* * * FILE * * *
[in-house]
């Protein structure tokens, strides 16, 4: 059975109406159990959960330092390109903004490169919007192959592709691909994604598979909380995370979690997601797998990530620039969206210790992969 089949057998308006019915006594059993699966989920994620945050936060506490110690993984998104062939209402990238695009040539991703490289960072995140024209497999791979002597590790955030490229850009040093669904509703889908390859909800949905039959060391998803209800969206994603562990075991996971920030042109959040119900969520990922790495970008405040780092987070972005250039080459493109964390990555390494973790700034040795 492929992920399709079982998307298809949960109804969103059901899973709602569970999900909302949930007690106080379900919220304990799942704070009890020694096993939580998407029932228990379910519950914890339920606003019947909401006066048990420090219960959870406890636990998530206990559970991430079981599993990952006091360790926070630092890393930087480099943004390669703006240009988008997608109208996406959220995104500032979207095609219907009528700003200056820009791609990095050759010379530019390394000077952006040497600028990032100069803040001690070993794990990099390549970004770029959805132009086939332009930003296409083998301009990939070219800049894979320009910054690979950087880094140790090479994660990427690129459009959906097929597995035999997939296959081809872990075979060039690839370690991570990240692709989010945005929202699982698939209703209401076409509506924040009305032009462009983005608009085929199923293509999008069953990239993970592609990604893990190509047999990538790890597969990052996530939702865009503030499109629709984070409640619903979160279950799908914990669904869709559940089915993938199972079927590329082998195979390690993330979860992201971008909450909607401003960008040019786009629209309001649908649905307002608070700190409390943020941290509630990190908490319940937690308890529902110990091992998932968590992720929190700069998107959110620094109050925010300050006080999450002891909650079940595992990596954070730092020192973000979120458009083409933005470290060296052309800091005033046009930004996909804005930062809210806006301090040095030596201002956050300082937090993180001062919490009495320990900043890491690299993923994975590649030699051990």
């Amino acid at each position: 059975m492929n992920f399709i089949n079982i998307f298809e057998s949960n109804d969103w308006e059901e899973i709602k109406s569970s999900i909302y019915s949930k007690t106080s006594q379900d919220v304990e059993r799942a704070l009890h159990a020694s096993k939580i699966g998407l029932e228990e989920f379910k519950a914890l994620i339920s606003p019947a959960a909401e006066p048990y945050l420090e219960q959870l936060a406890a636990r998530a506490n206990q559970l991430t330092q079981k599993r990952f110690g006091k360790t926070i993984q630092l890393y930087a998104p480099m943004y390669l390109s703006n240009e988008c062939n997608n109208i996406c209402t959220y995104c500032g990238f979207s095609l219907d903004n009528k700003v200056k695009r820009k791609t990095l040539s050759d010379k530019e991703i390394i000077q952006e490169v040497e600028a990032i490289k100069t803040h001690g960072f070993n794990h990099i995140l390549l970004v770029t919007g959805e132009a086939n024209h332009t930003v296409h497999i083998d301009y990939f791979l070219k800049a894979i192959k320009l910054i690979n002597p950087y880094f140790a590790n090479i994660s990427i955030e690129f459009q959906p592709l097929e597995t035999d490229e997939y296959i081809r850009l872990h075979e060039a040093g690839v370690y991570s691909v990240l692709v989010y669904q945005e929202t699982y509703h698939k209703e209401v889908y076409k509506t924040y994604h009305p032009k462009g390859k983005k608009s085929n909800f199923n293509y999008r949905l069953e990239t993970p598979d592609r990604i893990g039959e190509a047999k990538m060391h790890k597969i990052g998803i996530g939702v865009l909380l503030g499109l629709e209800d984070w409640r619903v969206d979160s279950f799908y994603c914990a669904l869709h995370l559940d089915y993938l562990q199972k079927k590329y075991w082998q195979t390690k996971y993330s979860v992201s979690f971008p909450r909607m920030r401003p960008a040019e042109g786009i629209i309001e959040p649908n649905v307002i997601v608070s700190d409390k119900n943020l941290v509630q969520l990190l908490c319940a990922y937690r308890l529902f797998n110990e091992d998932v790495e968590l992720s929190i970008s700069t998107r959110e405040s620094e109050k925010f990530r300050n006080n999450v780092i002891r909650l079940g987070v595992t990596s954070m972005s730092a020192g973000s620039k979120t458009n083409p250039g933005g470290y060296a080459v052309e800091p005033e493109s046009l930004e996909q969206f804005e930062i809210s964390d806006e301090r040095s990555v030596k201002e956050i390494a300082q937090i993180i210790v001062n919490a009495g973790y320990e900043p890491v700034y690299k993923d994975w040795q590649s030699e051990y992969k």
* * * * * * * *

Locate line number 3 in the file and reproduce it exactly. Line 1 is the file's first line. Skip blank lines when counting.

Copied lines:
């Amino acid at each position: 059975m492929n992920f399709i089949n079982i998307f298809e057998s949960n109804d969103w308006e059901e899973i709602k109406s569970s999900i909302y019915s949930k007690t106080s006594q379900d919220v304990e059993r799942a704070l009890h159990a020694s096993k939580i699966g998407l029932e228990e989920f379910k519950a914890l994620i339920s606003p019947a959960a909401e006066p048990y945050l420090e219960q959870l936060a406890a636990r998530a506490n206990q559970l991430t330092q079981k599993r990952f110690g006091k360790t926070i993984q630092l890393y930087a998104p480099m943004y390669l390109s703006n240009e988008c062939n997608n109208i996406c209402t959220y995104c500032g990238f979207s095609l219907d903004n009528k700003v200056k695009r820009k791609t990095l040539s050759d010379k530019e991703i390394i000077q952006e490169v040497e600028a990032i490289k100069t803040h001690g960072f070993n794990h990099i995140l390549l970004v770029t919007g959805e132009a086939n024209h332009t930003v296409h497999i083998d301009y990939f791979l070219k800049a894979i192959k320009l910054i690979n002597p950087y880094f140790a590790n090479i994660s990427i955030e690129f459009q959906p592709l097929e597995t035999d490229e997939y296959i081809r850009l872990h075979e060039a040093g690839v370690y991570s691909v990240l692709v989010y669904q945005e929202t699982y509703h698939k209703e209401v889908y076409k509506t924040y994604h009305p032009k462009g390859k983005k608009s085929n909800f199923n293509y999008r949905l069953e990239t993970p598979d592609r990604i893990g039959e190509a047999k990538m060391h790890k597969i990052g998803i996530g939702v865009l909380l503030g499109l629709e209800d984070w409640r619903v969206d979160s279950f799908y994603c914990a669904l869709h995370l559940d089915y993938l562990q199972k079927k590329y075991w082998q195979t390690k996971y993330s979860v992201s979690f971008p909450r909607m920030r401003p960008a040019e042109g786009i629209i309001e959040p649908n649905v307002i997601v608070s700190d409390k119900n943020l941290v509630q969520l990190l908490c319940a990922y937690r308890l529902f797998n110990e091992d998932v790495e968590l992720s929190i970008s700069t998107r959110e405040s620094e109050k925010f990530r300050n006080n999450v780092i002891r909650l079940g987070v595992t990596s954070m972005s730092a020192g973000s620039k979120t458009n083409p250039g933005g470290y060296a080459v052309e800091p005033e493109s046009l930004e996909q969206f804005e930062i809210s964390d806006e301090r040095s990555v030596k201002e956050i390494a300082q937090i993180i210790v001062n919490a009495g973790y320990e900043p890491v700034y690299k993923d994975w040795q590649s030699e051990y992969k």